Starting around 1912, the famed Serbian inventor Nikola Tesla began to suffer serious financial problems which he never fully recovered from.
As a result, many of his projects, such as the Wardencylffe Tower, came to a halt and Tesla fell into a state of severe depression.
According to the book, Secrets of the Cold War at some point during Tesla’s financial struggles, his friend and colleague, John Hays Hammond Jr., offered to let Tesla stay at Hammond Castle in Gloucester, although the book doesn’t indicate when:
“Dr. John Hammond requested Tesla to be the permanent guest on his family estate. There, amid the family life of Hammond Castle, Tesla shared his dreams and technology. Together, he and Dr. Hammond developed the science of robots and remote guidance. Tesla, impoverished by the inhuman treatment wrought on him by the financial establishment, was nonetheless quite alive and valuable to those having singular ambition to dominate the world radio trade. For a very long time, Nikola Tesla was considered ‘out of circulation.'”
It is known that Tesla worked with Hammond on various projects together before World War I.
According to another book about Tesla “Wizard: The Life and Times of Nikola Tesla,” Hammond’s colleague Dr. Andrija Puharich stated in 1984 that many of Tesla and Hammond’s documents and papers from their various projects were taken from the castle after Hammond’s death in 1965 and classified as top secret.
The two inventors even tossed around the idea of starting a company together called Tesla-Hammond Wireless Development Company. Hammond first proposed the company in a letter to Tesla, dated February 16, 1911:
“Dear Mr. Tesla,
Let us create an unpretentious company and call it the Tesla-Hammond Wireless Development Company. In thinking of this name, I have followed Emersonian advice, and as you see, have attached my chariot to a star…
The purpose of this company would be to perfect an automatic selective system, to perfect the [submersible] torpedo, and eventually to carry out your magnificent projects that will wirelessly electrify the world.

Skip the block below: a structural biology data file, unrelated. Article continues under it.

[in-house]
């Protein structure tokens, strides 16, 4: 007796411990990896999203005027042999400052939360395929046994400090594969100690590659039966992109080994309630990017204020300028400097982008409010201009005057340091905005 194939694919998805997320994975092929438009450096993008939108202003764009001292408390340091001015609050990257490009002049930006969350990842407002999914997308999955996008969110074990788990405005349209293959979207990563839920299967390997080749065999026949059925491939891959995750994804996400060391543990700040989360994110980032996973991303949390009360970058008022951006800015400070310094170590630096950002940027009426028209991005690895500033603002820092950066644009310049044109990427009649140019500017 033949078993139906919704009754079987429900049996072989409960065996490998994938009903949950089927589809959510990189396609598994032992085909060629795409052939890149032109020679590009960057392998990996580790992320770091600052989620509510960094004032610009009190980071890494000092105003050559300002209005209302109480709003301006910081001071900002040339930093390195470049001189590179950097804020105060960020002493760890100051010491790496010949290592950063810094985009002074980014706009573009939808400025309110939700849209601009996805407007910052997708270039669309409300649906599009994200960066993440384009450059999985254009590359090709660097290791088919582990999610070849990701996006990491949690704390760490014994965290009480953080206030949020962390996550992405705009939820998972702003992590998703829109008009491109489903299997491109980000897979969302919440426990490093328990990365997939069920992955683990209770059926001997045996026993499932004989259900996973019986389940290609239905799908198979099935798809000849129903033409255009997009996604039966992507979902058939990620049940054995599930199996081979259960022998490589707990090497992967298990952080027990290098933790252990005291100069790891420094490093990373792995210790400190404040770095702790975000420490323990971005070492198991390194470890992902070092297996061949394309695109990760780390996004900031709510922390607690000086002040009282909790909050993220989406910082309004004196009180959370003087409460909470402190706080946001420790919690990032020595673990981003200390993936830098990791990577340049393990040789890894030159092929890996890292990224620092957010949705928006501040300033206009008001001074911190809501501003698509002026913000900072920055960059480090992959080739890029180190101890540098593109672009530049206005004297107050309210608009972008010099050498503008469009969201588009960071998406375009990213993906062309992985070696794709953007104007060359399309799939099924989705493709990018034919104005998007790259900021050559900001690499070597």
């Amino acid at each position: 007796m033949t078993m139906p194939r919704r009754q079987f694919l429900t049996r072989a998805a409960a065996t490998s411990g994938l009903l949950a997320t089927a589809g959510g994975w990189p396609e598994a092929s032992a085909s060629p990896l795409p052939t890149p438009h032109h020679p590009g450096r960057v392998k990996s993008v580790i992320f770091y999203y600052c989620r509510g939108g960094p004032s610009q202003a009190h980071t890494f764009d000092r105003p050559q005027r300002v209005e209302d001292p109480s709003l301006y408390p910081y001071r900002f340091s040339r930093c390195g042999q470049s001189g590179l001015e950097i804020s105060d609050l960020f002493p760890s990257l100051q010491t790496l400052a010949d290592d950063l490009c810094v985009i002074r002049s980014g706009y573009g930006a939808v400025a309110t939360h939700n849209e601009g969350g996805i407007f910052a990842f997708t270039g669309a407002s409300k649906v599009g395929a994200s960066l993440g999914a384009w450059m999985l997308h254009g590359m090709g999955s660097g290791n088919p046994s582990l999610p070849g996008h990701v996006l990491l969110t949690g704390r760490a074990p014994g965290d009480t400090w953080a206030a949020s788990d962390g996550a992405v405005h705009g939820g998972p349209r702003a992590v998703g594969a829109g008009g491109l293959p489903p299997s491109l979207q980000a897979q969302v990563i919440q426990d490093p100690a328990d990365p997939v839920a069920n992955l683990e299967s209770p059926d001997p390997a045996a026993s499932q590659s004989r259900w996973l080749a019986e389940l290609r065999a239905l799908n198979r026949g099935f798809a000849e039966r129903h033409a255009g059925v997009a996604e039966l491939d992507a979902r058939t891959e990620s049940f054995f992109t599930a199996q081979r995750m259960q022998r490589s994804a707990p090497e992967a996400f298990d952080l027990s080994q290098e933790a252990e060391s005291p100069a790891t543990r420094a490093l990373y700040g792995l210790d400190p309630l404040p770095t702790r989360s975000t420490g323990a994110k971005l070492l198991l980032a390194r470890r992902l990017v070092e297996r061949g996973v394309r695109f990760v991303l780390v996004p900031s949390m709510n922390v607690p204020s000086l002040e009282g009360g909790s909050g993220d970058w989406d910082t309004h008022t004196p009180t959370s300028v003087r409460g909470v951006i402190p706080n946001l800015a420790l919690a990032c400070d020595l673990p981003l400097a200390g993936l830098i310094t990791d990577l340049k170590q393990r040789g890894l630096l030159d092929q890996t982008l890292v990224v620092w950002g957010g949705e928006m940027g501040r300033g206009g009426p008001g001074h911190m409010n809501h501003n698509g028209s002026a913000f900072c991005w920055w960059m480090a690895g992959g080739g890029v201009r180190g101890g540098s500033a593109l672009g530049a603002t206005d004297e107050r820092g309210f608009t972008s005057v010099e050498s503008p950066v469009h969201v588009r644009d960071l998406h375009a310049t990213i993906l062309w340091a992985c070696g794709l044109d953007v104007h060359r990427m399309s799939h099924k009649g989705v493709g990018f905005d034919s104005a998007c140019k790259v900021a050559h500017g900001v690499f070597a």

I am most sincerely yours, John Hays Hammond Jr.”
Tesla responded favorably to the request, writing back to Hammond: “The Tesla-Hammond combination looks good to me, but we should go at it with some circumspection…” as Tesla already had a number of wireless projects with other friends in the works. Unfortunately, the company never came to fruition.
Despite their work together and budding friendship, the book “Wizard: The Life and Times of Nikola Tesla” casts doubt on the possibility of Tesla even visiting the castle, though it does suggest he visited the Hammond family in Gloucester around 1909 (possibly at John Hays Hammond Sr.’s villa on Western Ave), and states the two inventors had a falling out long before Hammond even built the castle in 1926.
According to the book, Tesla often bitterly complained that Hammond was stealing his own ideas and inventions, such as when Hammond sold a series of wireless patents to the U.S. government in 1924 for $500,000:
“All this took place a full decade after his breakup with his Serbian mentor, who ‘now [had] the pleasure of simply looking on when others are using my inventions.’
‘I wish him luck,’ Tesla said, ‘But still, I ought to have something for it.’ Tesla pointed out that Hammond sought his patents just a few months after Tesla’s ran out.”
Although it appears there’s no truth to the story about Tesla visiting or living at the castle, many other famous and wealthy people visited, such as the Rockefellers, the Astors and the Vanderbuilts as well as many politicians and government officials.
Hammond Castle Museum is located at 80 Hesperus Ave, Gloucester, Ma. The museum is open on Saturdays and Sundays from 10am to 4pm from spring (date varies) until late September. Admission is $10 for adults, $9 for seniors and $8 for children ages six to 12. The museum also holds a haunted house tour in October (date varies).
The Daily Gazette; Inventor’s Eccentricity Ruled at Hammond’s Castle; Gail Shufelt; Sept 9 1990: http://news.google.com/newspapers?nid=1957&dat=19900909&id=YnghAAAAIBAJ&sjid=3ogFAAAAIBAJ&pg=1206,2167166
Secrets of Cold War Technology; Gerry Vassilatos; 2000
Wizard: The Life and Times of Nikola Tesla; Marc Seifer; 1998